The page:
USDA’s Animal and Plant Health Inspection Service (APHIS) has approved ArborGen permit applications for planting and growing genetically engineered (GE) eucalyptus trees in several Southern states. APHIS reached a finding of no significant impact to the environment after preparing an environmental assessment (EA) that addressed potential plant pest risk and other environmental impacts. As best as I can tell, we’re talking cumulatively about planting a couple hundred thousand GE trees on a little more than 300 acres.
This means the Stop GE Trees Campaign waged by environmental groups has come up short. Okay, you may not have heard of this campaign, given the state of the world in the past two years, and you may be asking yourself “why not plant some experimental GE trees?” After all, the wood bioenergy and fuels industry continues to gather momentum, and all we’ve been hearing lately is that this new generation industry may disrupt the traditional wood supply chain, possibly causing a shortage. So why not test the potential of GE trees?
Immediately upon the notice by the APHIS, I received a release from the Global Justice Ecology Project. (What? You haven’t heard of it either?) A spokesperson for it said the APHIS decision was “another case of the USDA ignoring public outcry, the precautionary principle, and hard science.” Public outcry? The current reaction to the massive oil spill in the Gulf waters (which as I write this still hasn’t been plugged up) is what I would refer to as “public outcry.”
The Global Justice Ecology Project says that the eucalyptus trees, even without foreign genes, may become invasive, are heavy users of water, can spread fires faster and can harbor a fungus that sickens people. “They’ve been a disaster everywhere they’ve been planted,” said another Global spokesperson.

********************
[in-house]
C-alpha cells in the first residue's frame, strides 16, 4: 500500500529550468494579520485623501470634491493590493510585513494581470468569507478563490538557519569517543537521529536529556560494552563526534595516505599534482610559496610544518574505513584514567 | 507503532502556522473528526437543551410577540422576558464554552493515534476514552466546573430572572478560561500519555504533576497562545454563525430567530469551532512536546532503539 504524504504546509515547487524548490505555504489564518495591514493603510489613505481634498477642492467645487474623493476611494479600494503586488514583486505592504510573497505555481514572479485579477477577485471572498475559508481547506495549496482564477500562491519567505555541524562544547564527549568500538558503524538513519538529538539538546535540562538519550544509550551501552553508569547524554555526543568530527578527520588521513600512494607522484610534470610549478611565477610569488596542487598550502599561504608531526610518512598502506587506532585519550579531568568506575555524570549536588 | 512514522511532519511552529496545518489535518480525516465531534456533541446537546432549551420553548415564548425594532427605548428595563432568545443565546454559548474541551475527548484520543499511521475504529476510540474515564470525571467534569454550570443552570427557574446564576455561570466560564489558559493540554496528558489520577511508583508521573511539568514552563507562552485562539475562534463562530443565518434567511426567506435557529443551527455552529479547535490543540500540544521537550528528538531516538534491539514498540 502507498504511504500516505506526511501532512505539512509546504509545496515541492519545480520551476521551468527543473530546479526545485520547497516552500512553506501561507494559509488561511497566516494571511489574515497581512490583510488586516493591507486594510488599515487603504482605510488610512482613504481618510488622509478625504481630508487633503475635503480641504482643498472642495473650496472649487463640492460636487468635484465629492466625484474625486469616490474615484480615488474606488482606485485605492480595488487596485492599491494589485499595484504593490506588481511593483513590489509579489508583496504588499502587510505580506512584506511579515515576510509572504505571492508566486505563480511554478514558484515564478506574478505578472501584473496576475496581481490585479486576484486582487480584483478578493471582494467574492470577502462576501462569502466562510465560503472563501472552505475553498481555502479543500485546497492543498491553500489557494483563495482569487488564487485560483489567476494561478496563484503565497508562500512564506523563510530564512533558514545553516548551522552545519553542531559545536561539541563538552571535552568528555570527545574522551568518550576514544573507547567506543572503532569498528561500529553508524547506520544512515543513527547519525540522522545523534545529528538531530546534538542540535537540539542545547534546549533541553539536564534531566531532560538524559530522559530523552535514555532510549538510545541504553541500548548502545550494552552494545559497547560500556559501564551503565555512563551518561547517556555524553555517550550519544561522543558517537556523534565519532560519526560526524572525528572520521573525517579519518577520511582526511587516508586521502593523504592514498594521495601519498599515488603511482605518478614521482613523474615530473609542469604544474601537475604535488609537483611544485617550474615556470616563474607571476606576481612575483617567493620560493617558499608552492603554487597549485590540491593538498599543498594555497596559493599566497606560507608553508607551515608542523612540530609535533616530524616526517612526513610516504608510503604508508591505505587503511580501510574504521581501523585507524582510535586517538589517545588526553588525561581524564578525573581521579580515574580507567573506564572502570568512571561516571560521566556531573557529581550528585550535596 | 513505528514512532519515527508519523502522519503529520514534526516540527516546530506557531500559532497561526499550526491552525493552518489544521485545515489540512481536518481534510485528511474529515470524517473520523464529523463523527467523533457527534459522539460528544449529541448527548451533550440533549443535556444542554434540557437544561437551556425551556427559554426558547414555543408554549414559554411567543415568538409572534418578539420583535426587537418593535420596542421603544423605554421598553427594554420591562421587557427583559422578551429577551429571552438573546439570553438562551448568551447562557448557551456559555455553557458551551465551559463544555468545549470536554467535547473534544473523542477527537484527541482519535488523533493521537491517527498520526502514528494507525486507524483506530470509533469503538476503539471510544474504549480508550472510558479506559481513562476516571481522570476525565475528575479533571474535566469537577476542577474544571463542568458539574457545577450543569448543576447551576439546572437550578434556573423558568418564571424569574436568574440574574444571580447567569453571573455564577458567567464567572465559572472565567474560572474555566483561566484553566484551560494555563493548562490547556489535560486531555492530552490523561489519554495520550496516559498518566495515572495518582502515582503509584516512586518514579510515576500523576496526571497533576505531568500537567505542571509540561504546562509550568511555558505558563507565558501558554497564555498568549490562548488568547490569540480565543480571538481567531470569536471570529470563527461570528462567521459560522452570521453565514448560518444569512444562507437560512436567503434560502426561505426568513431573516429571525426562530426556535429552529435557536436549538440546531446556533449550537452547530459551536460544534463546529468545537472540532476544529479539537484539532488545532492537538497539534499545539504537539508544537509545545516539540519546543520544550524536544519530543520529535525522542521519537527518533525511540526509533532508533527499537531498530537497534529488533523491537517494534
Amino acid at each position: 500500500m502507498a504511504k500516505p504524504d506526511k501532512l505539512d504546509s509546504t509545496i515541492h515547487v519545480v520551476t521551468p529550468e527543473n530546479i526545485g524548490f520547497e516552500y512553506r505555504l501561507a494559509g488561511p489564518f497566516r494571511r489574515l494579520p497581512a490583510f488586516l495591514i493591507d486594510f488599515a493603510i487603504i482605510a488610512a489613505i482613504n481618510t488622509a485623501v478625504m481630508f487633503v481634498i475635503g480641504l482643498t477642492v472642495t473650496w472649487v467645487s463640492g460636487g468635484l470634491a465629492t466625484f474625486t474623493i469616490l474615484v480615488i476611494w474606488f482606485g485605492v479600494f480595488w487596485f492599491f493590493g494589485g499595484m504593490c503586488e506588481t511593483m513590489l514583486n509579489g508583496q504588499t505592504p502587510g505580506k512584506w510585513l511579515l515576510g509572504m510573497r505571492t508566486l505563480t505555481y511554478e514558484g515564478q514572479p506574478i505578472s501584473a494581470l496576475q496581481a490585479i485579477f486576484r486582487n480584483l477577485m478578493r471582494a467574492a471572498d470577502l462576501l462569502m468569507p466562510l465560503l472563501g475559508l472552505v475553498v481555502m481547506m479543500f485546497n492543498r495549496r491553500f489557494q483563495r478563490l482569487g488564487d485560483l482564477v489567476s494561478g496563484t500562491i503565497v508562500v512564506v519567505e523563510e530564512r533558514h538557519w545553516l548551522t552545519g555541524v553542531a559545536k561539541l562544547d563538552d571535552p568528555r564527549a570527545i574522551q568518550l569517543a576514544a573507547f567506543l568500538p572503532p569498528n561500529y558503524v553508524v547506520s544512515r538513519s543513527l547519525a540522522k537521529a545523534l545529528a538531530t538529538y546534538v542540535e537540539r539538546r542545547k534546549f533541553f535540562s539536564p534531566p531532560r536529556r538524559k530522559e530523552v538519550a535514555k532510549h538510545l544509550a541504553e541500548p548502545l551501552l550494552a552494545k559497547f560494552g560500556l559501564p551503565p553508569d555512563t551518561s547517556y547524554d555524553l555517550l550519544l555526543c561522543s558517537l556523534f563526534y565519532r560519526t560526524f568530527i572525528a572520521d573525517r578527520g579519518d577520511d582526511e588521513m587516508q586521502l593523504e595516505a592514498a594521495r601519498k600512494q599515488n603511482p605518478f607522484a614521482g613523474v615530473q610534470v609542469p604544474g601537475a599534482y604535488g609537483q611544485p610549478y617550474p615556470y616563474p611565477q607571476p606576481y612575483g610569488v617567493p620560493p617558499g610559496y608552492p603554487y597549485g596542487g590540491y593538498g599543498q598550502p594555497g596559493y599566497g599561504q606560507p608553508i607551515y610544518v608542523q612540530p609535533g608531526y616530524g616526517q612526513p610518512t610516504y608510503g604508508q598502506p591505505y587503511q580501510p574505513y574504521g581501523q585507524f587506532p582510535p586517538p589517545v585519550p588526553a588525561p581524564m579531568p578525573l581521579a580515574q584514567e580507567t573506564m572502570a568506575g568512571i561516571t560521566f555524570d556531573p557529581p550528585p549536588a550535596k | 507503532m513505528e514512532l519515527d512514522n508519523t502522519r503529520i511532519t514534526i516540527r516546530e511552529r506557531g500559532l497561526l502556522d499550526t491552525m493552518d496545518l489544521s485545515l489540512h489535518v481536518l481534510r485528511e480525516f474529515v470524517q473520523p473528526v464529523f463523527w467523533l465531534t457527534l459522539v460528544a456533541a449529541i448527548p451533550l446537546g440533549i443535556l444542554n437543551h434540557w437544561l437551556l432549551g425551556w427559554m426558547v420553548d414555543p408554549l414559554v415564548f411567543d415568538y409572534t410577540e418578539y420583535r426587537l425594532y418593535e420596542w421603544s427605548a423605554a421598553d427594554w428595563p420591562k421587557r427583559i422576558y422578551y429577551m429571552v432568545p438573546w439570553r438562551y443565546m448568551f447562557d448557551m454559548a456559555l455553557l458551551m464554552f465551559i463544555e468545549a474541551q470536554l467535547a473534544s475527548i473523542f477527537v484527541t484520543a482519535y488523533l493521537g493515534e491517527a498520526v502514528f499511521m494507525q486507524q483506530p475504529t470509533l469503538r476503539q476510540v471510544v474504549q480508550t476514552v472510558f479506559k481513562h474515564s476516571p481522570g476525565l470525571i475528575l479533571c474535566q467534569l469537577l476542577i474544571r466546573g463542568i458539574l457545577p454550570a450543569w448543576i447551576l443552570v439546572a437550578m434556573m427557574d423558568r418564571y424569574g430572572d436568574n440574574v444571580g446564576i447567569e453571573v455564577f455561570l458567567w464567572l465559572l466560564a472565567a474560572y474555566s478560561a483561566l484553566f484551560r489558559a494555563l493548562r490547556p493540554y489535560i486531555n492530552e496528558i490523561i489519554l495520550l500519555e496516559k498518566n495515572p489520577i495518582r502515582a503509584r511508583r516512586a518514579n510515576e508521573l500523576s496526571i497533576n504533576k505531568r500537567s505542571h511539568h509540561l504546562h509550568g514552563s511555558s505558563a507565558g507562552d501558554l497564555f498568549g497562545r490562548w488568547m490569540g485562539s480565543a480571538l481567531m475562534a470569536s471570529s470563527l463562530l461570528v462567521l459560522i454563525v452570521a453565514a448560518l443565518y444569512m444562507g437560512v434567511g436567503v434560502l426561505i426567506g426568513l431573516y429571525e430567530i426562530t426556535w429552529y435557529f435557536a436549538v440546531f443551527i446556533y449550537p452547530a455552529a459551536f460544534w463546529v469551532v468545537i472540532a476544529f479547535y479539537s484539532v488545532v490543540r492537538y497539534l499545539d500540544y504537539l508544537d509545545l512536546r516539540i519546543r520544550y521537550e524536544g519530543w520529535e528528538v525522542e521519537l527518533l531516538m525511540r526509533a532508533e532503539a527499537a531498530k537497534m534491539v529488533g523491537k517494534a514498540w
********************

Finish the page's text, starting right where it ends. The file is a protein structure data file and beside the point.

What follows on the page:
A disaster? An ArborGen spokesperson meanwhile said these GE trees grow so fast, they would minimize the amount of forestland needed for commercial plantations. That is, “You are able to produce more wood off fewer acres of land.” (We wouldn’t want that to happen now would we?)
The Global Justice Ecology Project spokesperson said USDA disregarded concerns raised by thousands of people. And that the APHIS decision is not only bad for the U.S., but “could open the door globally to these cold-tolerant eucalyptus and other transgenic trees which would have serious impacts on indigenous and forest-dwelling peoples around the world and lead to more biodiversity loss.”
These are the same environmental groups who condoned less management of national forests in the Northwest, resulting in massive forest fires, blackened and bare landscapes, displaced wildlife, and the dismissal of “dwelling peoples” who made their livelihoods from the forests. But now we know. The next time you’re feeling a little under the weather, there may be a GE tree lurking.